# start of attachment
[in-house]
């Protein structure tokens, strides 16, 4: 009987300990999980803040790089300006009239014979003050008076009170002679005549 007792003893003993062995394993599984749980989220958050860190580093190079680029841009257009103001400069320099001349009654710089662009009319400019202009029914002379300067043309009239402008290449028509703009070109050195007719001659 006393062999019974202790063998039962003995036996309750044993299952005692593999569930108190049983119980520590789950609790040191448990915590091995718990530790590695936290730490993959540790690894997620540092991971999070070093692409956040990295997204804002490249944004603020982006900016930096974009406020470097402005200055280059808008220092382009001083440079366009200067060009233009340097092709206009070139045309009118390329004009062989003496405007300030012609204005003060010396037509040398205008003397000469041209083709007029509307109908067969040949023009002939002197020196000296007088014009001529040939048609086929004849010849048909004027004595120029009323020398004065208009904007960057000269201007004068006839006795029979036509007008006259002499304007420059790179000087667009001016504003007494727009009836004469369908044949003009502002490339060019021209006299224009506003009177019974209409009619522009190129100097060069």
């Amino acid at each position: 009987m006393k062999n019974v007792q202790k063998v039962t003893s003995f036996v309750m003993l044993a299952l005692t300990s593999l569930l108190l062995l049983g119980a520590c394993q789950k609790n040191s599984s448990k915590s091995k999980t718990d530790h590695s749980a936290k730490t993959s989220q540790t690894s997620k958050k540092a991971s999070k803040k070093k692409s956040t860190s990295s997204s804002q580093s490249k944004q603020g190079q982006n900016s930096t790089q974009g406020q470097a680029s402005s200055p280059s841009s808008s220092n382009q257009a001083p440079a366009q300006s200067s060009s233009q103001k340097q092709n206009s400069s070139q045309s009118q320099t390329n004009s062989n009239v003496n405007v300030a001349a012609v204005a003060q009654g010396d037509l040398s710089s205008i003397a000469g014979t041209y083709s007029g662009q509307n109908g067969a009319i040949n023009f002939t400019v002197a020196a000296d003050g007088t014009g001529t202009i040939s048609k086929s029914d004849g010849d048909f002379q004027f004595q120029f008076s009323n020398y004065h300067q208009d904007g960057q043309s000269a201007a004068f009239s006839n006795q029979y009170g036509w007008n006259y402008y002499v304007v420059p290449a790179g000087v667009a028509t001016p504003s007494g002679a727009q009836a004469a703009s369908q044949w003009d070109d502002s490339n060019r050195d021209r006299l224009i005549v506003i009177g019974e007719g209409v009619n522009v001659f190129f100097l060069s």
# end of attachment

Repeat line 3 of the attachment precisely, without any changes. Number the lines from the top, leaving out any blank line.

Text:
């Amino acid at each position: 009987m006393k062999n019974v007792q202790k063998v039962t003893s003995f036996v309750m003993l044993a299952l005692t300990s593999l569930l108190l062995l049983g119980a520590c394993q789950k609790n040191s599984s448990k915590s091995k999980t718990d530790h590695s749980a936290k730490t993959s989220q540790t690894s997620k958050k540092a991971s999070k803040k070093k692409s956040t860190s990295s997204s804002q580093s490249k944004q603020g190079q982006n900016s930096t790089q974009g406020q470097a680029s402005s200055p280059s841009s808008s220092n382009q257009a001083p440079a366009q300006s200067s060009s233009q103001k340097q092709n206009s400069s070139q045309s009118q320099t390329n004009s062989n009239v003496n405007v300030a001349a012609v204005a003060q009654g010396d037509l040398s710089s205008i003397a000469g014979t041209y083709s007029g662009q509307n109908g067969a009319i040949n023009f002939t400019v002197a020196a000296d003050g007088t014009g001529t202009i040939s048609k086929s029914d004849g010849d048909f002379q004027f004595q120029f008076s009323n020398y004065h300067q208009d904007g960057q043309s000269a201007a004068f009239s006839n006795q029979y009170g036509w007008n006259y402008y002499v304007v420059p290449a790179g000087v667009a028509t001016p504003s007494g002679a727009q009836a004469a703009s369908q044949w003009d070109d502002s490339n060019r050195d021209r006299l224009i005549v506003i009177g019974e007719g209409v009619n522009v001659f190129f100097l060069s």